Three engagement methods for community-led planning projects

by | May 6, 2022

Following on from our blog Ultimate guide: Community-led planning resources, we are continuing to notice councils become increasingly aware of the importance of community-led planning projects. There is a growing recognition of the success of the “bottom-up” approach that acknowledges that communities know what they need and what is most important to them.

We have been working on several community-led planning projects this year and we continue to strongly believe in the value of grassroots planning that puts the community in the driver’s seat to deliver real and lasting results. In this article, we explore the typical vehicle for driving community-led projects as well as three engagement methods that are an ideal fit with this approach.

The Community Working Group

Whilst each community-led planning project is unique, the overarching framework to deliver a project of this kind is typically through the early establishment of a Community Working Group (or similar name). Establishing a cohesive and competent Community Working Group from the outset keeps a project on track and can save significant time and budget later on.

A Community Working Group can consist of a sub-group of a larger community group such as a residents & ratepayers association. Or it could be a combination of a number of groups. In this case, the members are usually nominated by the head group to guide consultation activities and the direction of the project. In other cases, the Group can be formed by an open selection process or by direct invitation. Either way, it is important to have a governance structure around the Group. This includes a terms of reference and clarity around roles and responsibilities. The time commitment and project deadlines should also be identified early on.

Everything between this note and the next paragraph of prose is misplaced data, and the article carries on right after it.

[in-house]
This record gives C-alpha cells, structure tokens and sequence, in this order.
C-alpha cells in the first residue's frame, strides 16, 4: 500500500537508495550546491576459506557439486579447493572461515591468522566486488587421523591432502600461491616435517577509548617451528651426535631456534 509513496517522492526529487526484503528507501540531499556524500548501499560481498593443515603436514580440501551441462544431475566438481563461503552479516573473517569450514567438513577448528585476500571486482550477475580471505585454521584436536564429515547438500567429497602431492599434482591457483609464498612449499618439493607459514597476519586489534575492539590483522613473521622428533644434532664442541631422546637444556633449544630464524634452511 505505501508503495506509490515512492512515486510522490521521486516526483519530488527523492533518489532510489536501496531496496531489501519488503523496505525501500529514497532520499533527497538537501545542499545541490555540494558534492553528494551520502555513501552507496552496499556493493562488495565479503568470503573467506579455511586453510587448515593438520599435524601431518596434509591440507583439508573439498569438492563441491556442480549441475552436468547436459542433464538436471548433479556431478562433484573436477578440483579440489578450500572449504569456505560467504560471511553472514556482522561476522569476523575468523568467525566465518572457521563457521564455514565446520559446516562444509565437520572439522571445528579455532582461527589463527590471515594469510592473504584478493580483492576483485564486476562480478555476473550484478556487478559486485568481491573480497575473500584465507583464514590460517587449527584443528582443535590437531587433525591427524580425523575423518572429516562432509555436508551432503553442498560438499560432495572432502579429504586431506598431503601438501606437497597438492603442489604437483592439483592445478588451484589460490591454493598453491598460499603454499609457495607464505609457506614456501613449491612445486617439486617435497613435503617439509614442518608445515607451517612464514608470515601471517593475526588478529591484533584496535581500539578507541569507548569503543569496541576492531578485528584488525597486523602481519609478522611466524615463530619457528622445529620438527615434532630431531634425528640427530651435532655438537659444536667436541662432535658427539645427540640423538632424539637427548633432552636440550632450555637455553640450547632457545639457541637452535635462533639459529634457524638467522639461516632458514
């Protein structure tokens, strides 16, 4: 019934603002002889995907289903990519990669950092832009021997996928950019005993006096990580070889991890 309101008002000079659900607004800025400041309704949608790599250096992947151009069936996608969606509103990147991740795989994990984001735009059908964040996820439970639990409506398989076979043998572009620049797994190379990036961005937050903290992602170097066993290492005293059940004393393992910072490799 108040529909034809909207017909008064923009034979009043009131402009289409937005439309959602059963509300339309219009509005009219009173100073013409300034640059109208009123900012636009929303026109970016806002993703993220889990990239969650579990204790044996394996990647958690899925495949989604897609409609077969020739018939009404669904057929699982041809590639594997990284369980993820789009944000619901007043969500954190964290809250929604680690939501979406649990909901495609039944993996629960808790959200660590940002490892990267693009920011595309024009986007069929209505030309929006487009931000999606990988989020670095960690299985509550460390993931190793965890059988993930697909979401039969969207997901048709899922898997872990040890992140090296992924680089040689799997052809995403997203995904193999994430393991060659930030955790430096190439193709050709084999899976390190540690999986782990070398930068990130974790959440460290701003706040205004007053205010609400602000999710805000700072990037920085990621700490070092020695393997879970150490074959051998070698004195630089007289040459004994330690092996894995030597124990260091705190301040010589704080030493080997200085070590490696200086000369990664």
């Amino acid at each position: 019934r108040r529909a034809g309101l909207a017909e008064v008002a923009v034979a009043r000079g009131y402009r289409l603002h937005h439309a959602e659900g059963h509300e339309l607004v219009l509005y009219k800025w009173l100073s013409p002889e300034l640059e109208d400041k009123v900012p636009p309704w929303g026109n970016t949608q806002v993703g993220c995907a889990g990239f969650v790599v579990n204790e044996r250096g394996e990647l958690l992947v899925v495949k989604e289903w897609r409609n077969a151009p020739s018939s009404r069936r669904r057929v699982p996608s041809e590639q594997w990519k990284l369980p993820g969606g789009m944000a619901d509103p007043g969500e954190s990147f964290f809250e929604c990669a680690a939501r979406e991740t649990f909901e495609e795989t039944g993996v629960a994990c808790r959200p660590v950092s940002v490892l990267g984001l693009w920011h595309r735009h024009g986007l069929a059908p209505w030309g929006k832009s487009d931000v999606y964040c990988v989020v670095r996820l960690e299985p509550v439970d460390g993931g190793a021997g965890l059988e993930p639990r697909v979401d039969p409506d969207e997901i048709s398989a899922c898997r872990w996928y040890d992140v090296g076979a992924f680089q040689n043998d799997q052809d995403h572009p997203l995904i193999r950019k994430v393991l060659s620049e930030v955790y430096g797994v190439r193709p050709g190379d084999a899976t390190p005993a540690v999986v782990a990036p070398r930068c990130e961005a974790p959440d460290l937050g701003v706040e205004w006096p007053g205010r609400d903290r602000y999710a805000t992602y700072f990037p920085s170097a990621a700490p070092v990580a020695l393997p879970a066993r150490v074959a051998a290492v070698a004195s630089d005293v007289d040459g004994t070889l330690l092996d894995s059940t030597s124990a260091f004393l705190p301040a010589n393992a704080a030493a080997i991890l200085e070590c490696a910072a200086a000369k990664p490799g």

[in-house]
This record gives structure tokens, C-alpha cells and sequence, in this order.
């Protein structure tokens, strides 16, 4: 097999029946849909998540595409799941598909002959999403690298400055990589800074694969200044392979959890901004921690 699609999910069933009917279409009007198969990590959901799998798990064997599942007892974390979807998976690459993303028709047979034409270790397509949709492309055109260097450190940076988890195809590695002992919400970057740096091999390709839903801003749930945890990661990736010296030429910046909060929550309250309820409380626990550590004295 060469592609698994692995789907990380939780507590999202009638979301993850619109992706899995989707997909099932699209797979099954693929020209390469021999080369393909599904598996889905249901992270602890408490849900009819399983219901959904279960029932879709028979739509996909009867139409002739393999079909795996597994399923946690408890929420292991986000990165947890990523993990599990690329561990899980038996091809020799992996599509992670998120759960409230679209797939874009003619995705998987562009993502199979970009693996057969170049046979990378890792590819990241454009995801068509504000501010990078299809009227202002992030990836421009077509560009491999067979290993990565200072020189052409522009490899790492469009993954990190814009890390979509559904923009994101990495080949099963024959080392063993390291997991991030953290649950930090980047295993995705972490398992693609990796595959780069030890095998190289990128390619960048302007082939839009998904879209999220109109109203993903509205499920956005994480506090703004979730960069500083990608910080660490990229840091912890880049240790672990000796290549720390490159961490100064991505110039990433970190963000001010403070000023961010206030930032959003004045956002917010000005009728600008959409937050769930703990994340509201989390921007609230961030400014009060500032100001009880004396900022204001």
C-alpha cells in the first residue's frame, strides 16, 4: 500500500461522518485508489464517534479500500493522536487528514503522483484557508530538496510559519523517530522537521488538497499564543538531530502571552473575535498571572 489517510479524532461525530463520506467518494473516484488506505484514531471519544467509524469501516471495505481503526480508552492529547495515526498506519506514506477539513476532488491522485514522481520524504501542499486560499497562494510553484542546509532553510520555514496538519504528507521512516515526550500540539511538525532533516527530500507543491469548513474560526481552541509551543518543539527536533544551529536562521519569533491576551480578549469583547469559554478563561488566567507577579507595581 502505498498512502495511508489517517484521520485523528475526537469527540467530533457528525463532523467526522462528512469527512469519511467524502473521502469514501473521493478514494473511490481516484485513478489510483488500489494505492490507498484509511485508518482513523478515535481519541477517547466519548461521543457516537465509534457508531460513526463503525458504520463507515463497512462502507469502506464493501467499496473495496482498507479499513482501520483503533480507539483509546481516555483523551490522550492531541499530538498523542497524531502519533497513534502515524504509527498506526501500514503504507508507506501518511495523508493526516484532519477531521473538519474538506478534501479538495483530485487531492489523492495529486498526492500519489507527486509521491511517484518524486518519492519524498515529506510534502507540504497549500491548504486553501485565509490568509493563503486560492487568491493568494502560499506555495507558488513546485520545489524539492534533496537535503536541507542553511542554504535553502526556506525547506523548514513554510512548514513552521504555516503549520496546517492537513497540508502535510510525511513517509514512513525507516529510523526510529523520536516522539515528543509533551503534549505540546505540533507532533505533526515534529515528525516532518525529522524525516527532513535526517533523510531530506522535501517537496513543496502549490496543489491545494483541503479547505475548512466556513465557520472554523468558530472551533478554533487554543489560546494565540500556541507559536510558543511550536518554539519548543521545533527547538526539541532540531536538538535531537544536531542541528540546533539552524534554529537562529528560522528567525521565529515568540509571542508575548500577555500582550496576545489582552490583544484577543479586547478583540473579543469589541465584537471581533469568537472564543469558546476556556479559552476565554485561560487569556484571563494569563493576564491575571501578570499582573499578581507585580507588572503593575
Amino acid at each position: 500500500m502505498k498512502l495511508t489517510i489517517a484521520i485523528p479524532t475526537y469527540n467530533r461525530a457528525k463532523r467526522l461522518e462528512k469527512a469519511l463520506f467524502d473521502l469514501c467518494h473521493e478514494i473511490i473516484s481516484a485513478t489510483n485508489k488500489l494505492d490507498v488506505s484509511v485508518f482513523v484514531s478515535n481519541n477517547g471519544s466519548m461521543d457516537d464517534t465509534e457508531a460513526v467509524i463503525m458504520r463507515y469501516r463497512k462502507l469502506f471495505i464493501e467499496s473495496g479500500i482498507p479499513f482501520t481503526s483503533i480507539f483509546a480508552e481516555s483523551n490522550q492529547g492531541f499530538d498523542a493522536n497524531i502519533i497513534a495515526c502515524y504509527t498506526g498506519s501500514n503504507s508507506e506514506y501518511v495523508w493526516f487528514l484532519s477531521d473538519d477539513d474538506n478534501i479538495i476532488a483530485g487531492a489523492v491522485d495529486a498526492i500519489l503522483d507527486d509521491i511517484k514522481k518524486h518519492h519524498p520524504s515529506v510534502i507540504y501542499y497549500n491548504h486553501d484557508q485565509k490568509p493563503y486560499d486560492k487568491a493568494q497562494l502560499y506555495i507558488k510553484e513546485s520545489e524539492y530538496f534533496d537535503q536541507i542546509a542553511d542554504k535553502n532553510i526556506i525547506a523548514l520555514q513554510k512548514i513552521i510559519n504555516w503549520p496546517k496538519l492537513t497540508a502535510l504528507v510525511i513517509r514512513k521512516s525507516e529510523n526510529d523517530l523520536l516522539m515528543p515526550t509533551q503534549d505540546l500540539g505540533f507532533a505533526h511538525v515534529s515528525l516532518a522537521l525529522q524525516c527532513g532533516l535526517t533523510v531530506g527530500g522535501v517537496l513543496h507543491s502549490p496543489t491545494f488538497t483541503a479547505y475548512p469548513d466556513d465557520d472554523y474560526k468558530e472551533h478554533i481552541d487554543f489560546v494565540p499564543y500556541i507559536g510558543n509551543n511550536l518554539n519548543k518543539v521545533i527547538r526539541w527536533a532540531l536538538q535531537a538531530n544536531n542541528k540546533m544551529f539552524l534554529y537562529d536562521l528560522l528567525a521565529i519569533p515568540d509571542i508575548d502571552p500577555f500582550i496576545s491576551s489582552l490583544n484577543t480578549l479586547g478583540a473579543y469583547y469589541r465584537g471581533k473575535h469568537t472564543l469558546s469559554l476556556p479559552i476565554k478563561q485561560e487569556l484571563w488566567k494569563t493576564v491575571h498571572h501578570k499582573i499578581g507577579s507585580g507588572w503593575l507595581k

Engagement methods for community-led projects

After the creation of the Community Working Group, the next phase is selecting the engagement methods for the project. As community-led planning involves engaging with communities in the ‘Involve’ to ‘Empower’ stages of the IAP2 Public Participation Spectrum, engagement methods that enable high levels of input from the community are essential.

These are three engagement methods we have found to successfully work at the different stages of a community-led planning project:

1. Gathering information – Surveys

We have discussed in a previous blog how surveys are an engagement staple. The familiarity and adaptability of the survey format are part of what makes it such a successful tool.

In community-led planning projects, surveys can be extremely useful, particularly at the outset of a project. Communities often range significantly in the baseline level of information they are working with and by nature, a community-led project often covers a large cross-section of the community. The beauty of the online survey is its ability to be easily shared by community members within minutes.

Surveys at the outset of the project are also helpful in collecting baseline information around more abstract topics. For example, surveys can identify what the community values as well as their vision for the project. These outcomes can then be used as the basis for more concrete discussions with the community in follow-up consultation stages.

2. Exploring the issues – World Café